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Fine-Mapping Angiotensin-Converting Enzyme Gene: Separate QTLs Identified for Hypertension and for ACE Activity

  • Chia-Min Chung,

    Affiliations Institute of Biomedical Sciences, Academia Sinica, Taipei, Taiwan, Division of Preventive Medicine and Health Service Research, National Health Research Institutes, Miaoli, Taiwan

  • Ruey-Yun Wang,

    Affiliation Department of Public Health, China Medical University, Taichung, Taiwan

  • Cathy S. J. Fann,

    Affiliation Institute of Biomedical Sciences, Academia Sinica, Taipei, Taiwan

  • Jaw-Wen Chen,

    Affiliations Cardiovascular Research Center, National Yang-Ming University, Taipei, Taiwan, Department of Medical Research and Education, Taipei Veterans General Hospital, Taipei, Taiwan

  • Yuh-Shiun Jong,

    Affiliation Department of Cardiology, Tao-Yuan General Hospital Department of Health, Tao-Yuan, Taiwan

  • Yuh-Shan Jou,

    Affiliation Institute of Biomedical Sciences, Academia Sinica, Taipei, Taiwan

  • Hsin-Chou Yang,

    Affiliation Institute of Statistical Science, Academia Sinica, Taipei, Taiwan

  • Chih-Sen Kang,

    Affiliation Department of Cardiology, Min-Sheng Hospital, Taoyuan, Taiwan

  • Chien-Chung Chen,

    Affiliation Department of Cardiology, Lin-Shin Hospital, Chungli, Taiwan

  • Huan-Cheng Chang,

    Affiliation Department of Cardiology, Lin-Shin Hospital, Chungli, Taiwan

  • Wen-Harn Pan

    Affiliations Institute of Biomedical Sciences, Academia Sinica, Taipei, Taiwan, Division of Preventive Medicine and Health Service Research, National Health Research Institutes, Miaoli, Taiwan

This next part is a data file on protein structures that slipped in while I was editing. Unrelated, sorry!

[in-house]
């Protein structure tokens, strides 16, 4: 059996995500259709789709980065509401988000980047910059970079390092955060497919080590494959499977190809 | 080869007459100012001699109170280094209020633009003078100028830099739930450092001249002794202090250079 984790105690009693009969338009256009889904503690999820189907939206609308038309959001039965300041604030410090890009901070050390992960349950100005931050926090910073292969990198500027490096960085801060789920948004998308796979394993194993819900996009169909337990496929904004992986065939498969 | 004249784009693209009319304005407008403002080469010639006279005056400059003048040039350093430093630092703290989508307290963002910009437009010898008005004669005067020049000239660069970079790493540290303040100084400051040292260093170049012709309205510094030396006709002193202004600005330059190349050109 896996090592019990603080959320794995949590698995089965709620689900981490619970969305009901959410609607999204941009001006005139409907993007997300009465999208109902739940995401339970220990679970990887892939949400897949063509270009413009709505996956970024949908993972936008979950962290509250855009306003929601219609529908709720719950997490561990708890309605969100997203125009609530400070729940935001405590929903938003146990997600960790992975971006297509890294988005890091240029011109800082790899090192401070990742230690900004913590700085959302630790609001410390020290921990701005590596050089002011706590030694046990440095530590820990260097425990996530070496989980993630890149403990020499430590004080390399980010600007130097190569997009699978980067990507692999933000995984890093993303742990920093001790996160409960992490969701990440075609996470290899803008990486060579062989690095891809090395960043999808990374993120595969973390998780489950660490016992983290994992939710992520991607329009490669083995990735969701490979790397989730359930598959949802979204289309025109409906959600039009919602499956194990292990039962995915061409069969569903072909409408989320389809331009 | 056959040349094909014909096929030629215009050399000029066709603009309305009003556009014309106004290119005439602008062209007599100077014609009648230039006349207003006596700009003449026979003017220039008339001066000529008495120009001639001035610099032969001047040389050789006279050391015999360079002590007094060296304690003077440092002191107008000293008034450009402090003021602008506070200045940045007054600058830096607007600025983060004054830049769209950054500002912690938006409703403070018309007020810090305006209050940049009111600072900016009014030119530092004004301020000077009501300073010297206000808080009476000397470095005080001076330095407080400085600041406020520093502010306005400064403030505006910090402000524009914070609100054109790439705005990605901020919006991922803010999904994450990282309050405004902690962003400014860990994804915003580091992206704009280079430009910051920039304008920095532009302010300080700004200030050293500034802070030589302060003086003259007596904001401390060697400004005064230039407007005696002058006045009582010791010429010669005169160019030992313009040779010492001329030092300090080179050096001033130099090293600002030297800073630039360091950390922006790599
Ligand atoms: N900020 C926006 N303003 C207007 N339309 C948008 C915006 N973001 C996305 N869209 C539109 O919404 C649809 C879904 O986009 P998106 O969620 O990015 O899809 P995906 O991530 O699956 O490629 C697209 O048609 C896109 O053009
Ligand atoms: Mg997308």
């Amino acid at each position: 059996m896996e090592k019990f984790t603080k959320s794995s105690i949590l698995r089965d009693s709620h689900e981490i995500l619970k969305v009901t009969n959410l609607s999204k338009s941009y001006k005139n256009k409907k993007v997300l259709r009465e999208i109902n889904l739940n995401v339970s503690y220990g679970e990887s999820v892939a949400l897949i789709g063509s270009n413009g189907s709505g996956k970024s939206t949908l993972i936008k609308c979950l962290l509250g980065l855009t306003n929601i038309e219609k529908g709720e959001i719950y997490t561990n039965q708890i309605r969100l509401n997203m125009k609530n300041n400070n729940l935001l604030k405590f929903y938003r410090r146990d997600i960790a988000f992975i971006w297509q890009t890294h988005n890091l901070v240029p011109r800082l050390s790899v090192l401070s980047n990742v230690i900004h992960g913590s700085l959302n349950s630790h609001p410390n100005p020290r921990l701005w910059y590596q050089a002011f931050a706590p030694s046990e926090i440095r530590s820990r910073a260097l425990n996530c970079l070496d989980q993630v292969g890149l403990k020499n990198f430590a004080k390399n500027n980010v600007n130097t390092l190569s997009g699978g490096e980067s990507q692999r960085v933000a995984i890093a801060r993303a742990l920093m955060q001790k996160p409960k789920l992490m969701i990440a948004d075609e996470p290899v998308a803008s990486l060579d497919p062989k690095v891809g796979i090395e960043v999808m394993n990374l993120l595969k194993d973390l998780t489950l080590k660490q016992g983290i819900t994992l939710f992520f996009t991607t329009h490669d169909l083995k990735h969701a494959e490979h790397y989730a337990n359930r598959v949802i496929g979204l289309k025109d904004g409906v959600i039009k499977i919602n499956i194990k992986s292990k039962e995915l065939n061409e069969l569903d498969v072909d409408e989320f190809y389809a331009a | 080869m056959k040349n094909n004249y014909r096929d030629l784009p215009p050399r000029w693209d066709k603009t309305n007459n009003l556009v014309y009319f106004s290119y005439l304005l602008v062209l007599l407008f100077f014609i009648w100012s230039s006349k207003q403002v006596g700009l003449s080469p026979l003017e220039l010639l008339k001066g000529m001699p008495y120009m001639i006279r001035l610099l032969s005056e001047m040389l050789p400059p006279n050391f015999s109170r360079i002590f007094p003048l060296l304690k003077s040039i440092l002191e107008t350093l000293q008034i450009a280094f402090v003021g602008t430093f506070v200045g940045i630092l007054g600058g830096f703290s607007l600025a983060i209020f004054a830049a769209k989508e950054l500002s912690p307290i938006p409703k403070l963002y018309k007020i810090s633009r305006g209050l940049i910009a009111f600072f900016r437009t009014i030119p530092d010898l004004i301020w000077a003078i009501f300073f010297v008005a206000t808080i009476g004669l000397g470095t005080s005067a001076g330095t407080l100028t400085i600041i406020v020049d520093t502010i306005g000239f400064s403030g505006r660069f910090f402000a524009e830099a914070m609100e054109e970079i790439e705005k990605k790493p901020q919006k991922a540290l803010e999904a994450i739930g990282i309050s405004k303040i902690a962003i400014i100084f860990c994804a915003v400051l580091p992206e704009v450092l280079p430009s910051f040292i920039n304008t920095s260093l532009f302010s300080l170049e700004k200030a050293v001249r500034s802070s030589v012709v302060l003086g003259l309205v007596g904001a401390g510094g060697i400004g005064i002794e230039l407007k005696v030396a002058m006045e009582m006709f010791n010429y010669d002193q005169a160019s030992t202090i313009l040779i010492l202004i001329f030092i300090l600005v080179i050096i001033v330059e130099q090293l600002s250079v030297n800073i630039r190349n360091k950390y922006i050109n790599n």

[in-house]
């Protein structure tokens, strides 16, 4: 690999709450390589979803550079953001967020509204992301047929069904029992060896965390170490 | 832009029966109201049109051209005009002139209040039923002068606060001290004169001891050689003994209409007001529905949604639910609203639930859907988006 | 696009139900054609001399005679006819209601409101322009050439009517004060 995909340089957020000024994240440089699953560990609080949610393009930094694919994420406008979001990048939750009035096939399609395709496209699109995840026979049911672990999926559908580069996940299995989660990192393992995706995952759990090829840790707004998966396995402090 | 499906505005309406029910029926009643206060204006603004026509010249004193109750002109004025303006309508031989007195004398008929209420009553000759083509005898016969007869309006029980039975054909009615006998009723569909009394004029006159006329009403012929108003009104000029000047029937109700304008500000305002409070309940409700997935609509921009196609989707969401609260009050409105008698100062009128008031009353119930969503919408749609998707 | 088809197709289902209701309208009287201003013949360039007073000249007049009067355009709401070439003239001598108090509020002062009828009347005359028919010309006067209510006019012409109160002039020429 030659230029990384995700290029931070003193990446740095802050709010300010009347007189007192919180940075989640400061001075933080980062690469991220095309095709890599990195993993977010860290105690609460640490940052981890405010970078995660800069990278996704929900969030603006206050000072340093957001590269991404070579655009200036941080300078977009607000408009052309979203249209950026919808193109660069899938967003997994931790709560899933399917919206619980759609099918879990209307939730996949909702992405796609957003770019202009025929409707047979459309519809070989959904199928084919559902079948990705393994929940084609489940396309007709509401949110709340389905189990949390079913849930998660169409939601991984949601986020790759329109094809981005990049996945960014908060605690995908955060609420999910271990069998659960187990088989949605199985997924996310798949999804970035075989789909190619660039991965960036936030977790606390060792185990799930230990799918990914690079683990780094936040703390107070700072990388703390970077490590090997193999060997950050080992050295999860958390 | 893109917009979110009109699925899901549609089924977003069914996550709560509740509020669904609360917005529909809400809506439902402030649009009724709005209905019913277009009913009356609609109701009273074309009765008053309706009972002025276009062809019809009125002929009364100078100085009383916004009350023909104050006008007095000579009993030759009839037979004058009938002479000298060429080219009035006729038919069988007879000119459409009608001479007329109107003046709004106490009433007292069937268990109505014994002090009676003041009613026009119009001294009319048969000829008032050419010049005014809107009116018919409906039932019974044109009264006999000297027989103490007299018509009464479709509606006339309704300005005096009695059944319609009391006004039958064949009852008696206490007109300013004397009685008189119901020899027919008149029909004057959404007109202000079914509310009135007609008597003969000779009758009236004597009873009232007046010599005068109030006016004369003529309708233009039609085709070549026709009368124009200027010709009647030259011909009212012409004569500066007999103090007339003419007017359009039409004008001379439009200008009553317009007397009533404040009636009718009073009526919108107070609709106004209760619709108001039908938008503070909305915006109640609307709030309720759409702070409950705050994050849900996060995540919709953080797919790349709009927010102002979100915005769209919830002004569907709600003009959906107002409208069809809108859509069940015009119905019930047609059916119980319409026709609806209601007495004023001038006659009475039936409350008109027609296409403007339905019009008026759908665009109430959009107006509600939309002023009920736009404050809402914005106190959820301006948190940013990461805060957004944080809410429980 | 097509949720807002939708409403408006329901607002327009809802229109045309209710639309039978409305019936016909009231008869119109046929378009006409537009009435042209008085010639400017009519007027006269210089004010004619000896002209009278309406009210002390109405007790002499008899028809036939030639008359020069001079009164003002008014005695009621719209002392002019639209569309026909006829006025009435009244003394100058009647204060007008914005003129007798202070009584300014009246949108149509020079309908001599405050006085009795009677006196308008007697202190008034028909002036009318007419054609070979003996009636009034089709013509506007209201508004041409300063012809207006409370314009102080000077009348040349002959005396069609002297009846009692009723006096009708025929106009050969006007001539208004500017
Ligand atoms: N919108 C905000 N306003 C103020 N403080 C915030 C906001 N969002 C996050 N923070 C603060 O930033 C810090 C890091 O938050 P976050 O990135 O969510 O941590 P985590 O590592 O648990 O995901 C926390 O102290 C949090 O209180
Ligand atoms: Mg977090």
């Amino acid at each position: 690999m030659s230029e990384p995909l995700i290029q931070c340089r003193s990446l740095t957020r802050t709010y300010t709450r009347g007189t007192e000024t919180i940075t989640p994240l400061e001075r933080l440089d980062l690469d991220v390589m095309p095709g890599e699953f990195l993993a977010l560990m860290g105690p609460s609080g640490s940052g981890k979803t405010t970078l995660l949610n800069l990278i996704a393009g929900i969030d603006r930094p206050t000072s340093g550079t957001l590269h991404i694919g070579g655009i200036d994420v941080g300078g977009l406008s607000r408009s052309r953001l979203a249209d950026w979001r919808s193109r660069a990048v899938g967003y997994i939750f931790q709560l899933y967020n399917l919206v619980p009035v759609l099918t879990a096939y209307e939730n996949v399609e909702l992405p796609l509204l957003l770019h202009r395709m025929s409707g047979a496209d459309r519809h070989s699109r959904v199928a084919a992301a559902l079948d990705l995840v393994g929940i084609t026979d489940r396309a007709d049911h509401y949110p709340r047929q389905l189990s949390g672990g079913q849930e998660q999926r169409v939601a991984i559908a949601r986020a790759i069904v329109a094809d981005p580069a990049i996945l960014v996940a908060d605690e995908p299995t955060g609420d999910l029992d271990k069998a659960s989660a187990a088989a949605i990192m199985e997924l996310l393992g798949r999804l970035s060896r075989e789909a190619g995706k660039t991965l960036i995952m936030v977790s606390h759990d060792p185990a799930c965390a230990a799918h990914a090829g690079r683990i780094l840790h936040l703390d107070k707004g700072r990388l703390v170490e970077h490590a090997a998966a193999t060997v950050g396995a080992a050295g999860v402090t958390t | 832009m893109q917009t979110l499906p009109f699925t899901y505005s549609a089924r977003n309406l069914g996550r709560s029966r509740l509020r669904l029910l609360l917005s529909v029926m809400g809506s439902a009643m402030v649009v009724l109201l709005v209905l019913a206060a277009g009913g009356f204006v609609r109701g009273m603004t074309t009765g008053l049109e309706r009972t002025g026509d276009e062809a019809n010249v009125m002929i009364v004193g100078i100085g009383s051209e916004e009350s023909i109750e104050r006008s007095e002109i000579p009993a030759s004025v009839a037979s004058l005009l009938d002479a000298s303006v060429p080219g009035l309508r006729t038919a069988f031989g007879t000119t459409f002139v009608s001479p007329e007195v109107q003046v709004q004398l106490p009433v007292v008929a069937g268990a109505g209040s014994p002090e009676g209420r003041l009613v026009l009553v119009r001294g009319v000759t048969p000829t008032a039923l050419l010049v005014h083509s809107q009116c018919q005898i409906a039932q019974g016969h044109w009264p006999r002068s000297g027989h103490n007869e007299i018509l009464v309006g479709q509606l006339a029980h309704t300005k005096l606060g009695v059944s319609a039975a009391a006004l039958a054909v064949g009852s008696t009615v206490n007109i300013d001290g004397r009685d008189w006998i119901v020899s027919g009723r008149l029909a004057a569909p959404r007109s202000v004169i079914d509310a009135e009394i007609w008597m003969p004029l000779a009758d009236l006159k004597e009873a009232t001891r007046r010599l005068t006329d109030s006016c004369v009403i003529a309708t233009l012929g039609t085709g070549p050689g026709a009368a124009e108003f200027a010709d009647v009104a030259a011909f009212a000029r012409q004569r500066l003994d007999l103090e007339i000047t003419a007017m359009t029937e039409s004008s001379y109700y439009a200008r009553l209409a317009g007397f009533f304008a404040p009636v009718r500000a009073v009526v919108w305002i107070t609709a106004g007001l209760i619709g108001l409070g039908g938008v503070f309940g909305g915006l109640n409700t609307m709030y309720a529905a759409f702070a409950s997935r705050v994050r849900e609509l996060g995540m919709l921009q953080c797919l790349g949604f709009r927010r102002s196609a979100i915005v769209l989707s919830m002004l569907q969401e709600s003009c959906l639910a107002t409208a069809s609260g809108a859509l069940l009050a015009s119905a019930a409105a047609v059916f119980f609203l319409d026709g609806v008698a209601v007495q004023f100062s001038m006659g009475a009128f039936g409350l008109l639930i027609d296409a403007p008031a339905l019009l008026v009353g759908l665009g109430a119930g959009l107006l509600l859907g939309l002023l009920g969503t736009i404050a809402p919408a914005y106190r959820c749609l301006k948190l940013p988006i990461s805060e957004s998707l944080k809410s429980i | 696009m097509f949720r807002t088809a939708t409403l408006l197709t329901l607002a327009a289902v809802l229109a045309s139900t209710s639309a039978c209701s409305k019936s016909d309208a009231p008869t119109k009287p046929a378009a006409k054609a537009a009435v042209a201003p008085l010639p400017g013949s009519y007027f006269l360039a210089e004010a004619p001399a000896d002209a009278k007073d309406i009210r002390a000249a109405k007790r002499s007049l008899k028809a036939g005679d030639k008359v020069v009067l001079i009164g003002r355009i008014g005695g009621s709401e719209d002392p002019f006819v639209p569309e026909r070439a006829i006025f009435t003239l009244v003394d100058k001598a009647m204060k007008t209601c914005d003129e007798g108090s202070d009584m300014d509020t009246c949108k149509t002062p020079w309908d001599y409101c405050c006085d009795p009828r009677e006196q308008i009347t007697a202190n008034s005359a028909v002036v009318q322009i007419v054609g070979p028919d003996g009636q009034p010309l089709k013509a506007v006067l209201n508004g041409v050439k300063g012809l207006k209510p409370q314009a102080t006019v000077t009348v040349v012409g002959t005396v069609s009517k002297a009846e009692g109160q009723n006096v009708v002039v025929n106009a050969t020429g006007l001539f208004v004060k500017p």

Fine-Mapping Angiotensin-Converting Enzyme Gene: Separate QTLs Identified for Hypertension and for ACE Activity

  • Chia-Min Chung, 
  • Ruey-Yun Wang, 
  • Cathy S. J. Fann, 
  • Jaw-Wen Chen, 
  • Yuh-Shiun Jong, 
  • Yuh-Shan Jou, 
  • Hsin-Chou Yang, 
  • Chih-Sen Kang, 
  • Chien-Chung Chen, 
  • Huan-Cheng Chang


Angiotensin-converting enzyme (ACE) has been implicated in multiple biological system, particularly cardiovascular diseases. However, findings associating ACE insertion/deletion polymorphism with hypertension or other related traits are inconsistent. Therefore, in a two-stage approach, we aimed to fine-map ACE in order to narrow-down the function-specific locations. We genotyped 31 single nucleotide polymorphisms (SNPs) of ACE from 1168 individuals from 305 young-onset (age ≤40) hypertension pedigrees, and found four linkage disequilibrium (LD) blocks. A tag-SNP, rs1800764 on LD block 2, upstream of and near the ACE promoter, was significantly associated with young-onset hypertension (p = 0.04). Tag-SNPs on all LD blocks were significantly associated with ACE activity (p-value: 10–16 to <10–33). The two regions most associated with ACE activity were found between exon13 and intron18 and between intron 20 and 3′UTR, as revealed by measured haplotype analysis. These two major QTLs of ACE activity and the moderate effect variant upstream of ACE promoter for young-onset hypertension were replicated by another independent association study with 842 subjects.


Angiotensin I converting enzyme (ACE, EC is a key protein in the renin-angiotensin-system (RAS) that cleaves angiotensin I to form angiotensin II and plays important roles in sodium homeostasis and blood pressure control. However, ACE-targeted therapeutic effects exceed what is attributable to blood pressure reduction, including actions against platelet adhesion and aggregation, inflammation, trophic effects, and atherosclerosis [1]. In addition, ACE polymorphisms have been associated with problems such as cardiovascular diseases, diabetic nephropathy [2], renal failure, [3] pulmonary sarcoidosis, [4] and Alzheimer's disease [5]. We also found that a SNP on exon17 was associated with not only ACE activity but also blood pressure response to ACE inhibitors (ACEI). If we can further pinpoint the critical region influencing ACE activity, the information may contribute to personalized medicine.